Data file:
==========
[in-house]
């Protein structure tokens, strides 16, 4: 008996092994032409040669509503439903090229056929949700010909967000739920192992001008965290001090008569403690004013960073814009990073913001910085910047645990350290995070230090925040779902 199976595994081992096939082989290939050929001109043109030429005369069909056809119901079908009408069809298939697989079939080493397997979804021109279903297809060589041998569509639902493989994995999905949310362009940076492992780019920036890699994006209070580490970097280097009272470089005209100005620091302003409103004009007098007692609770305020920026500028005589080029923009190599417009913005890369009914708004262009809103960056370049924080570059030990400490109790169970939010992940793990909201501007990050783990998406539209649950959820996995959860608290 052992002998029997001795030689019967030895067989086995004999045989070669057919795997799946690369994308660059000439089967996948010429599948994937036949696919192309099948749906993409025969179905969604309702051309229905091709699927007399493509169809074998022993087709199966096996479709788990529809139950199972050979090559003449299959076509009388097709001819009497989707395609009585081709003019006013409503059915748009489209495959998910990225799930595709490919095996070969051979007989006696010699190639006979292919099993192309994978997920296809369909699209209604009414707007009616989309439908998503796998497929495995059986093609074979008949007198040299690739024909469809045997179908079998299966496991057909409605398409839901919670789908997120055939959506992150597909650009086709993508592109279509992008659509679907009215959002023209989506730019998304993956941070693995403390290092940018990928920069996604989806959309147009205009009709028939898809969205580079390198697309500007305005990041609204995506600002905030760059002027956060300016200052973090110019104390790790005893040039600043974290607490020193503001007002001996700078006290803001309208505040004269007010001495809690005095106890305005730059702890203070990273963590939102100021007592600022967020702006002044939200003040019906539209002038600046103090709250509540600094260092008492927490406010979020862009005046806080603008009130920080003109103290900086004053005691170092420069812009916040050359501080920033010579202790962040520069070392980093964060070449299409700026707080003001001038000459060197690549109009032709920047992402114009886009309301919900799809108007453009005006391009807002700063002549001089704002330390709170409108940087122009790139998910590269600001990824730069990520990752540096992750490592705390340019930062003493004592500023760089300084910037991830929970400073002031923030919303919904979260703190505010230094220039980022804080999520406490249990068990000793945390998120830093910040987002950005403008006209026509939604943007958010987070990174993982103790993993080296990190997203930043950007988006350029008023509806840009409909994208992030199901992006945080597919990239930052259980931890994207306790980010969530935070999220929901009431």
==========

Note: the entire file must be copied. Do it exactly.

[in-house]
């Protein structure tokens, strides 16, 4: 008996092994032409040669509503439903090229056929949700010909967000739920192992001008965290001090008569403690004013960073814009990073913001910085910047645990350290995070230090925040779902 199976595994081992096939082989290939050929001109043109030429005369069909056809119901079908009408069809298939697989079939080493397997979804021109279903297809060589041998569509639902493989994995999905949310362009940076492992780019920036890699994006209070580490970097280097009272470089005209100005620091302003409103004009007098007692609770305020920026500028005589080029923009190599417009913005890369009914708004262009809103960056370049924080570059030990400490109790169970939010992940793990909201501007990050783990998406539209649950959820996995959860608290 052992002998029997001795030689019967030895067989086995004999045989070669057919795997799946690369994308660059000439089967996948010429599948994937036949696919192309099948749906993409025969179905969604309702051309229905091709699927007399493509169809074998022993087709199966096996479709788990529809139950199972050979090559003449299959076509009388097709001819009497989707395609009585081709003019006013409503059915748009489209495959998910990225799930595709490919095996070969051979007989006696010699190639006979292919099993192309994978997920296809369909699209209604009414707007009616989309439908998503796998497929495995059986093609074979008949007198040299690739024909469809045997179908079998299966496991057909409605398409839901919670789908997120055939959506992150597909650009086709993508592109279509992008659509679907009215959002023209989506730019998304993956941070693995403390290092940018990928920069996604989806959309147009205009009709028939898809969205580079390198697309500007305005990041609204995506600002905030760059002027956060300016200052973090110019104390790790005893040039600043974290607490020193503001007002001996700078006290803001309208505040004269007010001495809690005095106890305005730059702890203070990273963590939102100021007592600022967020702006002044939200003040019906539209002038600046103090709250509540600094260092008492927490406010979020862009005046806080603008009130920080003109103290900086004053005691170092420069812009916040050359501080920033010579202790962040520069070392980093964060070449299409700026707080003001001038000459060197690549109009032709920047992402114009886009309301919900799809108007453009005006391009807002700063002549001089704002330390709170409108940087122009790139998910590269600001990824730069990520990752540096992750490592705390340019930062003493004592500023760089300084910037991830929970400073002031923030919303919904979260703190505010230094220039980022804080999520406490249990068990000793945390998120830093910040987002950005403008006209026509939604943007958010987070990174993982103790993993080296990190997203930043950007988006350029008023509806840009409909994208992030199901992006945080597919990239930052259980931890994207306790980010969530935070999220929901009431």